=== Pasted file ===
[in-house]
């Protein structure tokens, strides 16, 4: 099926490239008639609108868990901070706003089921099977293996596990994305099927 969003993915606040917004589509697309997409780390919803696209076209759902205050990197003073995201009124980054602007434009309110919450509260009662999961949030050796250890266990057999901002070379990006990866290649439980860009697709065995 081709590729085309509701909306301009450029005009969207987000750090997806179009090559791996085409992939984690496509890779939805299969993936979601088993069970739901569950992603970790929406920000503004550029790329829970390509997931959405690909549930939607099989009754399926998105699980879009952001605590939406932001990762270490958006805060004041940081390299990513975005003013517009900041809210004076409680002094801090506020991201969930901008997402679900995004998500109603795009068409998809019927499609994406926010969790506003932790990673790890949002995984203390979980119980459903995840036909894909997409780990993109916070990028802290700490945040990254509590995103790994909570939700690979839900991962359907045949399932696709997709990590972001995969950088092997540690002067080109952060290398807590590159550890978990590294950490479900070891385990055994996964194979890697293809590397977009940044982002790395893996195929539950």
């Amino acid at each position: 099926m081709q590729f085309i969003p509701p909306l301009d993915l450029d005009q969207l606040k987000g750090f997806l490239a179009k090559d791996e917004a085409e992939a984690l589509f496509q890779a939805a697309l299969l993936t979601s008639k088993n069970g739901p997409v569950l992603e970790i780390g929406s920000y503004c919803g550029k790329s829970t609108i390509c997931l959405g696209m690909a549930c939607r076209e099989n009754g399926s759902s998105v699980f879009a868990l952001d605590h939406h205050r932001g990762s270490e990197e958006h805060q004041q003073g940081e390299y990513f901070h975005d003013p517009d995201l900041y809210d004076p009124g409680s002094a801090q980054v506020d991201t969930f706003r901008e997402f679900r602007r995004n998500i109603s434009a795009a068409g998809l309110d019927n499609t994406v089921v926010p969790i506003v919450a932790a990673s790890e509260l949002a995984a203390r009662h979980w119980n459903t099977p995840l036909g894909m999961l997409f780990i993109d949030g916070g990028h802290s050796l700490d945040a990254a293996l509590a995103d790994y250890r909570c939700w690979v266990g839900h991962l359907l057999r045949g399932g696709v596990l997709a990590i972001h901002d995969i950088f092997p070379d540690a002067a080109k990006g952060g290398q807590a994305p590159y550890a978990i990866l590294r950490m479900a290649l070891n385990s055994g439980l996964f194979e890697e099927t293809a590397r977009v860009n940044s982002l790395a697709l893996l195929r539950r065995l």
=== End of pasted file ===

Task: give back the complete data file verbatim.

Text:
[in-house]
């Protein structure tokens, strides 16, 4: 099926490239008639609108868990901070706003089921099977293996596990994305099927 969003993915606040917004589509697309997409780390919803696209076209759902205050990197003073995201009124980054602007434009309110919450509260009662999961949030050796250890266990057999901002070379990006990866290649439980860009697709065995 081709590729085309509701909306301009450029005009969207987000750090997806179009090559791996085409992939984690496509890779939805299969993936979601088993069970739901569950992603970790929406920000503004550029790329829970390509997931959405690909549930939607099989009754399926998105699980879009952001605590939406932001990762270490958006805060004041940081390299990513975005003013517009900041809210004076409680002094801090506020991201969930901008997402679900995004998500109603795009068409998809019927499609994406926010969790506003932790990673790890949002995984203390979980119980459903995840036909894909997409780990993109916070990028802290700490945040990254509590995103790994909570939700690979839900991962359907045949399932696709997709990590972001995969950088092997540690002067080109952060290398807590590159550890978990590294950490479900070891385990055994996964194979890697293809590397977009940044982002790395893996195929539950």
């Amino acid at each position: 099926m081709q590729f085309i969003p509701p909306l301009d993915l450029d005009q969207l606040k987000g750090f997806l490239a179009k090559d791996e917004a085409e992939a984690l589509f496509q890779a939805a697309l299969l993936t979601s008639k088993n069970g739901p997409v569950l992603e970790i780390g929406s920000y503004c919803g550029k790329s829970t609108i390509c997931l959405g696209m690909a549930c939607r076209e099989n009754g399926s759902s998105v699980f879009a868990l952001d605590h939406h205050r932001g990762s270490e990197e958006h805060q004041q003073g940081e390299y990513f901070h975005d003013p517009d995201l900041y809210d004076p009124g409680s002094a801090q980054v506020d991201t969930f706003r901008e997402f679900r602007r995004n998500i109603s434009a795009a068409g998809l309110d019927n499609t994406v089921v926010p969790i506003v919450a932790a990673s790890e509260l949002a995984a203390r009662h979980w119980n459903t099977p995840l036909g894909m999961l997409f780990i993109d949030g916070g990028h802290s050796l700490d945040a990254a293996l509590a995103d790994y250890r909570c939700w690979v266990g839900h991962l359907l057999r045949g399932g696709v596990l997709a990590i972001h901002d995969i950088f092997p070379d540690a002067a080109k990006g952060g290398q807590a994305p590159y550890a978990i990866l590294r950490m479900a290649l070891n385990s055994g439980l996964f194979e890697e099927t293809a590397r977009v860009n940044s982002l790395a697709l893996l195929r539950r065995l």